Asia-Pacific

HK SFC Targets Adoption of Global ESG Standards

SFC currently evaluating ESG disclosures “much more closely” and looking for more ways to reduce opportunities for greenwashing.

Hong Kong Securities and Futures Commission (SFC) Chairman Tim Lui says the regulator is scrutinising ESG disclosures by listed companies and looking for more ways to prevent greenwashing, including through the adoption of global standards currently under development.

Delivering the opening keynote at Regulation Asia’s ESG Technology and Data Asia 2021 conference on 25 November, Lui highlighted several of the SFC’s initiatives to ensure investors in Hong Kong’s market have access to decision-useful ESG information.

The wide range of ESG standards and ratings in the market can be inconsistent, and confusing for companies and investors, he said, adding that a challenge for securities regulators is that they do not yet have an explicit regulatory remit over such services.

Steps taken

Still, Lui said there are steps regulators can take to make ESG information more comparable and consistent, and ultimately, decision-useful. This has been a high priority on SFC’s regulatory agenda, given the city’s status as an international financial centre, and the impact its efforts can have on the rest of the world.

Lui discussed the SFC’s work with the Hong Kong government and other local regulators to coordinate efforts to develop a greener, more sustainable financial system, including its role in the establishment of Hong Kong’s Green and Sustainable Finance Cross-Agency Steering Group in May 2020.

A key priority for the SFC has been listed company and investment product disclosures, which was a focus of the Strategic Framework for Green Finance that was published in September 2018. Under the framework, the SFC sought to understand how asset managers were considering ESG factors, finding that while most saw these factors as a source of financial risk, few were actually integrating them into their investment and risk management processes in a consistent way.

This work paved the way for the introduction of new requirements for fund managers to take climate-related risks into account in their investment and risk management processes and make appropriate disclosures to investors – which will be rolled out in phases starting in August next year.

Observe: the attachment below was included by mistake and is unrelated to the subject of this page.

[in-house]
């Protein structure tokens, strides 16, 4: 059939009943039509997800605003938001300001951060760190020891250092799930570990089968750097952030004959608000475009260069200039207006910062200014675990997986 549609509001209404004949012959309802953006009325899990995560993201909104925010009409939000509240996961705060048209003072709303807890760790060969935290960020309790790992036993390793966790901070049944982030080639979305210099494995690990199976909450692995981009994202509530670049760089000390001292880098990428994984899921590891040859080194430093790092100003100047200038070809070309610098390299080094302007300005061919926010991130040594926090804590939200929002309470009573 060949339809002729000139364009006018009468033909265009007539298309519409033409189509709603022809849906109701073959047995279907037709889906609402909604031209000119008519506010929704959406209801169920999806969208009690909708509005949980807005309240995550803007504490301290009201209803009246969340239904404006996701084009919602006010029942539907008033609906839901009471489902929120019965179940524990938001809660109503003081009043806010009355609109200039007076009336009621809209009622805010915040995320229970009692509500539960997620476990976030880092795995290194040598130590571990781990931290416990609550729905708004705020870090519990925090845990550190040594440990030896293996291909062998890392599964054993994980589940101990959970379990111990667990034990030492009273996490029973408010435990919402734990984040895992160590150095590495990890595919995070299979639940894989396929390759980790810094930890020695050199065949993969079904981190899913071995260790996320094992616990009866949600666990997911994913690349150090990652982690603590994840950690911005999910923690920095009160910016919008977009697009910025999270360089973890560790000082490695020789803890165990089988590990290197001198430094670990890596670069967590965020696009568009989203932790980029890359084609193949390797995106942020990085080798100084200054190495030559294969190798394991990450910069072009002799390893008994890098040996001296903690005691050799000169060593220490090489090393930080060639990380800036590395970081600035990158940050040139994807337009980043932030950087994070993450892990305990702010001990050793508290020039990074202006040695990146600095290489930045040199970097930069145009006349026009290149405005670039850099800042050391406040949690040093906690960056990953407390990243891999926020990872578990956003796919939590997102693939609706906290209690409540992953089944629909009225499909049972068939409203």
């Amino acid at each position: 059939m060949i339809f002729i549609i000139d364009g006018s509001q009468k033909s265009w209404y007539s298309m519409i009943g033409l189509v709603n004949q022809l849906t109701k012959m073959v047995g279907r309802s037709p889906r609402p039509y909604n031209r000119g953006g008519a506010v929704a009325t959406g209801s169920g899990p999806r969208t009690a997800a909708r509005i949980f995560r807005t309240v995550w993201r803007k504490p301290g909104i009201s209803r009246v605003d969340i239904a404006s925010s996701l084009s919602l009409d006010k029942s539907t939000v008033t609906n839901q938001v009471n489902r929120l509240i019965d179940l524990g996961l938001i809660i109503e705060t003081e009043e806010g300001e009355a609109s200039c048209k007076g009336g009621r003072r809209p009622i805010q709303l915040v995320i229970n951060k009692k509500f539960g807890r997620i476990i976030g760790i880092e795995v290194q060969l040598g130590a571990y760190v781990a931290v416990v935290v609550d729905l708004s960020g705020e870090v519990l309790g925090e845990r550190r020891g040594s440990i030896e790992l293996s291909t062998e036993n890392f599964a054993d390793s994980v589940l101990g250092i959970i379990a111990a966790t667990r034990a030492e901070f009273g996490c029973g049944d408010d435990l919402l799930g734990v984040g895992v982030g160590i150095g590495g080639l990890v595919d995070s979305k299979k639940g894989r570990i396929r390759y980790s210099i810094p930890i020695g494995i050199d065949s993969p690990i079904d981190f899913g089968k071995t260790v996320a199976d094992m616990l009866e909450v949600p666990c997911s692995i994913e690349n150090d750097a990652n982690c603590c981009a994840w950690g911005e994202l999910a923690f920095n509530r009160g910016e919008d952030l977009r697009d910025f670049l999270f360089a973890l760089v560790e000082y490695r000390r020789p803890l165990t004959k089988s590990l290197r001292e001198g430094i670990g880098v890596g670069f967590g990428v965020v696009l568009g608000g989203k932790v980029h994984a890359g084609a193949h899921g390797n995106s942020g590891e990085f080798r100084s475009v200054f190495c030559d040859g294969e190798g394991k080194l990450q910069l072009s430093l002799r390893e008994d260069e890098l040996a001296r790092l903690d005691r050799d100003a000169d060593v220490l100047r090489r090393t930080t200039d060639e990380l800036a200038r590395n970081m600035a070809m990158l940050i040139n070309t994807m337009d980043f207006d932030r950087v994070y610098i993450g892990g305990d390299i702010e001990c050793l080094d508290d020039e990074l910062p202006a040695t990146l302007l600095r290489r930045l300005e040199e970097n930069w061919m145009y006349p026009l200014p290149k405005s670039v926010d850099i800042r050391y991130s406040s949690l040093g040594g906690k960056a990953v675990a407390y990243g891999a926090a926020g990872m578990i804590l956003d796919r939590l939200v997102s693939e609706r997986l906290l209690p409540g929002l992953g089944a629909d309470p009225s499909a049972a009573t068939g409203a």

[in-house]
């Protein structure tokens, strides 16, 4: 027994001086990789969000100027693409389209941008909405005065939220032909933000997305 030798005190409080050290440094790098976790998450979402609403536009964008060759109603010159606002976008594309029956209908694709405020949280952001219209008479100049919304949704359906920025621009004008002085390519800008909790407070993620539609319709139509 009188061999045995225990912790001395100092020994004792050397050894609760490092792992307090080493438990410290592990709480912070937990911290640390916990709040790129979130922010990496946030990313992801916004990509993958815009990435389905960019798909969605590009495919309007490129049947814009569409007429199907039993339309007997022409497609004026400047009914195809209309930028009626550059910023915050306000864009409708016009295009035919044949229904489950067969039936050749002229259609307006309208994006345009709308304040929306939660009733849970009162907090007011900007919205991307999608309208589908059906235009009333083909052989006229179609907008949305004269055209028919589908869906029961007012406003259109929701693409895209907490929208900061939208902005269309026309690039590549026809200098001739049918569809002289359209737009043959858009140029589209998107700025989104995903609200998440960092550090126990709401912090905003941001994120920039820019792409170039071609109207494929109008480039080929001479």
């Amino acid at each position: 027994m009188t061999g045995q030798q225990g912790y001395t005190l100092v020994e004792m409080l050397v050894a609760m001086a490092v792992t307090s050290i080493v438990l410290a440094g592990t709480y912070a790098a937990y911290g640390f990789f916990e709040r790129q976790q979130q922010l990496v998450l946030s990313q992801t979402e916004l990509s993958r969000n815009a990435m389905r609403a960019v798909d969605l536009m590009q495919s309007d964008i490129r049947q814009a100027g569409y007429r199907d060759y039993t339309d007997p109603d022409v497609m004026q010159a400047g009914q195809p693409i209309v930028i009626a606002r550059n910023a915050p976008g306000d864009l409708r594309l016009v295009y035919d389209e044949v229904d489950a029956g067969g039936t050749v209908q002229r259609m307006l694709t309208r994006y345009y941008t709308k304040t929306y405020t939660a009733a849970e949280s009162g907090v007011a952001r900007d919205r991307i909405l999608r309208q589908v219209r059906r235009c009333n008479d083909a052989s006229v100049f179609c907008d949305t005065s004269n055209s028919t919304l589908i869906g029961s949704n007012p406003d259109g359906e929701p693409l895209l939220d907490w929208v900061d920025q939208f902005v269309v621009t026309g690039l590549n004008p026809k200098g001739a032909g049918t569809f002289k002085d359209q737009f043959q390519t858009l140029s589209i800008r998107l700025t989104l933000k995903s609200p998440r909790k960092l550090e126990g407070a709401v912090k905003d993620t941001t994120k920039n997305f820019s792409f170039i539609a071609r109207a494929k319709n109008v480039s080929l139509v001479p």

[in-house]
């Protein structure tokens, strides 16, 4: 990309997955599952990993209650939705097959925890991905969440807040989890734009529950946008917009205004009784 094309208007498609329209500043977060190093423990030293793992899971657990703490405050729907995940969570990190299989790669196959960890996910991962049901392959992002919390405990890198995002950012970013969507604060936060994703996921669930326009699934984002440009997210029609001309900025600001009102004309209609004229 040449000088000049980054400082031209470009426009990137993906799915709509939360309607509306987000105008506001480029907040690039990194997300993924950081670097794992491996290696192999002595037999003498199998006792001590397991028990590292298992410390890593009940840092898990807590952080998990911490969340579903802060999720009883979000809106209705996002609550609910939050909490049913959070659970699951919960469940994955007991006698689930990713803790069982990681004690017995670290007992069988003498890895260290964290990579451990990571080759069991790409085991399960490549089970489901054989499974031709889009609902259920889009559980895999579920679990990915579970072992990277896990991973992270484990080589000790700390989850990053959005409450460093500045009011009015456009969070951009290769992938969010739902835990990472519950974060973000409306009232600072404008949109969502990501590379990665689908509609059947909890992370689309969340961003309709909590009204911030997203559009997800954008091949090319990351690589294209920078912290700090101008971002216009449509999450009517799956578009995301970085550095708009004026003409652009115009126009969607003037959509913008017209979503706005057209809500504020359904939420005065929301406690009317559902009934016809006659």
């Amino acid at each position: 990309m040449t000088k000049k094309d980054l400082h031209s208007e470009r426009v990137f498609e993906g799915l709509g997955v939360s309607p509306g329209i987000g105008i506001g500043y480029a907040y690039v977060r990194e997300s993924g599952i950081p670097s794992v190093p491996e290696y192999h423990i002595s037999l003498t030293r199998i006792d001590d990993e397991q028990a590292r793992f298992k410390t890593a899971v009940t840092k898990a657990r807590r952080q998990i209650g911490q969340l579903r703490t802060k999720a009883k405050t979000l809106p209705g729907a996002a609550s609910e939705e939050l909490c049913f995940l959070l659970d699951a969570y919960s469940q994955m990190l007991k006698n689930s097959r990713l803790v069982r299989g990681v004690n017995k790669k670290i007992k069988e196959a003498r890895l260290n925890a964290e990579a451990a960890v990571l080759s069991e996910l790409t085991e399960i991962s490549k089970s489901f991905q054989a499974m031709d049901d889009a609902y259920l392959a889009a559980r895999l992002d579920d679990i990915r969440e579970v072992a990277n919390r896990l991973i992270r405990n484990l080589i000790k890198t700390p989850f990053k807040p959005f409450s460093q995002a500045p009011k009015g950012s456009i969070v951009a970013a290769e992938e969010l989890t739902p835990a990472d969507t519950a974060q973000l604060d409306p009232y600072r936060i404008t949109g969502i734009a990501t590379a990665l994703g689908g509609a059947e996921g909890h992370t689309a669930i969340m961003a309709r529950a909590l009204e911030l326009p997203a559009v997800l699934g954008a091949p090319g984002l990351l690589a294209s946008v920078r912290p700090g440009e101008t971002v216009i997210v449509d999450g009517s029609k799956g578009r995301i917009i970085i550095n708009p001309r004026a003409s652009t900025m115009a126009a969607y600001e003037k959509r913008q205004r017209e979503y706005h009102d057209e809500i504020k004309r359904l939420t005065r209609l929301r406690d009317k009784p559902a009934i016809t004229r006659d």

Sending a message

“Providing clear guidance for asset managers sends an important message,” Lui said. “Asset managers are expected to do more to make it clear to investors how they take ESG factors into account. Fund managers will then expect the companies they invest in to explain clearly how they manage the climate-related risks of their operations.”

He noted that listed companies in Hong Kong were first encouraged to disclose ESG matters on a voluntary basis nearly ten years ago, and that mandatory ESG disclosure requirements were introduced by the Hong Kong Exchanges and Clearing (HKEX), including a requirement for a board statement setting out its consideration of ESG issues.

According to Lui, the SFC is currently evaluating ESG disclosures “much more closely”, as well as looking for more ways to reduce opportunities for greenwashing.

This includes participation in the development of a comprehensive global baseline of sustainability disclosure standards, an initiative led by the newly-formed ISSB International Sustainability Standards Board (ISSB) under the IFRS Foundation.

Best available information

Lui said the SFC is exploring the potential ways the ISSB standards, once developed, can be adopted in Hong Kong, including by incorporating them into the city’s audit framework and listing rules.

“These standards will be a key part of Hong Kong sustainable finance strategy,” he said. “This will set up clear regulatory expectations for the financial sector. It will also help make corporate disclosures more transparent, reliable, and comparable.”

The SFC also plans to adopt the IOSCO recommendations on regulating ESG data providers and ratings services, which Lui said will help to deal with potential conflicts of interest, ensure transparency, and provide clear definitions for users of ESG ratings and information – thereby reducing gaps and inconsistencies in reporting.

“We want investors to have the best available information about the impact of the listed companies and funds they invest in, so they can make more informed decisions,” he said.

“This is just a start. A lot more needs to be done to make sure that companies and fund managers’ green claims are substantiated by clear and transparent ESG data. And a lot more needs to be done to harmonise standards and frameworks, and to channel investments to where they are needed to transition to a more sustainable economy.”

“We look forward to working with all our partners at home and to achieve these goals.”

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